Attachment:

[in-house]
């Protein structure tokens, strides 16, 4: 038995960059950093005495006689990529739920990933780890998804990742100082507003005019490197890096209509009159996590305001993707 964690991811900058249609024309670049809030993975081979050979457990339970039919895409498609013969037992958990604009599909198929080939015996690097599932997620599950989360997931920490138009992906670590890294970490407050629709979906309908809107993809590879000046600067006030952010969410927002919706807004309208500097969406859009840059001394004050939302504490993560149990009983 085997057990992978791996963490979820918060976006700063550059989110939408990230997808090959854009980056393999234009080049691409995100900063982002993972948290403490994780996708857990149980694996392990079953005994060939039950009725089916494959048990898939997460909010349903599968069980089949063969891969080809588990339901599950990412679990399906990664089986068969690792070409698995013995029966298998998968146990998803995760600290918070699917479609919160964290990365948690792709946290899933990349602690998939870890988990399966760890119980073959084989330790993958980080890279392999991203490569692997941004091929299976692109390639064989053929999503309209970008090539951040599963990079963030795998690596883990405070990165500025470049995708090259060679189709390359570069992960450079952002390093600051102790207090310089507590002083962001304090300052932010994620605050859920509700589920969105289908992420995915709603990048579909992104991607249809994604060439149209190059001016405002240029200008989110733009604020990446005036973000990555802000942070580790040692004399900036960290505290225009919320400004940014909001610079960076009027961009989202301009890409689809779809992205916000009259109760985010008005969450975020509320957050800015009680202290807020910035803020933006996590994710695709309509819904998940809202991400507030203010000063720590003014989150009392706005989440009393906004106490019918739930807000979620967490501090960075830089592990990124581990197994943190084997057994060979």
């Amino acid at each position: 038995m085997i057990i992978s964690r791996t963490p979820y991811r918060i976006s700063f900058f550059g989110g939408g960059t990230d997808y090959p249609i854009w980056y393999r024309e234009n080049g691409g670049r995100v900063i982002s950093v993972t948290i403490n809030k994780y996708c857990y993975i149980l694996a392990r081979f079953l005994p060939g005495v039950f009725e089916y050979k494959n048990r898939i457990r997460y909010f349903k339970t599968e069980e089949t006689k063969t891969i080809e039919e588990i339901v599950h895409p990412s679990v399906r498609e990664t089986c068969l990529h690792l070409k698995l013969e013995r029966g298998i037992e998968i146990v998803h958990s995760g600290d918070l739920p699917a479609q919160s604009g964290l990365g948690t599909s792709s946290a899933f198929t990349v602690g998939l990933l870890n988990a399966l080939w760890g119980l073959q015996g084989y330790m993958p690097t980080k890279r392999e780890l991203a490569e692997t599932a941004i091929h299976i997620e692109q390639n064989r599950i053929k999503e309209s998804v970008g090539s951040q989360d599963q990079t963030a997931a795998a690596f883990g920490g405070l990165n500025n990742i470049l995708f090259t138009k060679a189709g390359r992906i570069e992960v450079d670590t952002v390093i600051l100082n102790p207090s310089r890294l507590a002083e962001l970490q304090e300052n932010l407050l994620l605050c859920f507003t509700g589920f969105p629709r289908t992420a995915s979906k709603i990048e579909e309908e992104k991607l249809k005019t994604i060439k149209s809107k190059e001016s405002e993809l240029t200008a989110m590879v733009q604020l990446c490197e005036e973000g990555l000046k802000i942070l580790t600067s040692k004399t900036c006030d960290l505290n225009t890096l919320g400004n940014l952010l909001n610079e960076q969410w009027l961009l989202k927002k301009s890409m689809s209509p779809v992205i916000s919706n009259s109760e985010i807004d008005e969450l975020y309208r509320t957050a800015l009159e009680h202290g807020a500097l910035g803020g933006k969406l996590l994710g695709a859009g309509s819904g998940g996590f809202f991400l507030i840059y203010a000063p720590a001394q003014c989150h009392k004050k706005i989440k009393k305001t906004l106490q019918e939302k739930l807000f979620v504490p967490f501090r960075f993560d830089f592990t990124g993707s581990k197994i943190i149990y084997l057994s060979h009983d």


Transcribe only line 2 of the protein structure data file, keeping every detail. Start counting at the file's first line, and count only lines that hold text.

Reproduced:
């Protein structure tokens, strides 16, 4: 038995960059950093005495006689990529739920990933780890998804990742100082507003005019490197890096209509009159996590305001993707 964690991811900058249609024309670049809030993975081979050979457990339970039919895409498609013969037992958990604009599909198929080939015996690097599932997620599950989360997931920490138009992906670590890294970490407050629709979906309908809107993809590879000046600067006030952010969410927002919706807004309208500097969406859009840059001394004050939302504490993560149990009983 085997057990992978791996963490979820918060976006700063550059989110939408990230997808090959854009980056393999234009080049691409995100900063982002993972948290403490994780996708857990149980694996392990079953005994060939039950009725089916494959048990898939997460909010349903599968069980089949063969891969080809588990339901599950990412679990399906990664089986068969690792070409698995013995029966298998998968146990998803995760600290918070699917479609919160964290990365948690792709946290899933990349602690998939870890988990399966760890119980073959084989330790993958980080890279392999991203490569692997941004091929299976692109390639064989053929999503309209970008090539951040599963990079963030795998690596883990405070990165500025470049995708090259060679189709390359570069992960450079952002390093600051102790207090310089507590002083962001304090300052932010994620605050859920509700589920969105289908992420995915709603990048579909992104991607249809994604060439149209190059001016405002240029200008989110733009604020990446005036973000990555802000942070580790040692004399900036960290505290225009919320400004940014909001610079960076009027961009989202301009890409689809779809992205916000009259109760985010008005969450975020509320957050800015009680202290807020910035803020933006996590994710695709309509819904998940809202991400507030203010000063720590003014989150009392706005989440009393906004106490019918739930807000979620967490501090960075830089592990990124581990197994943190084997057994060979």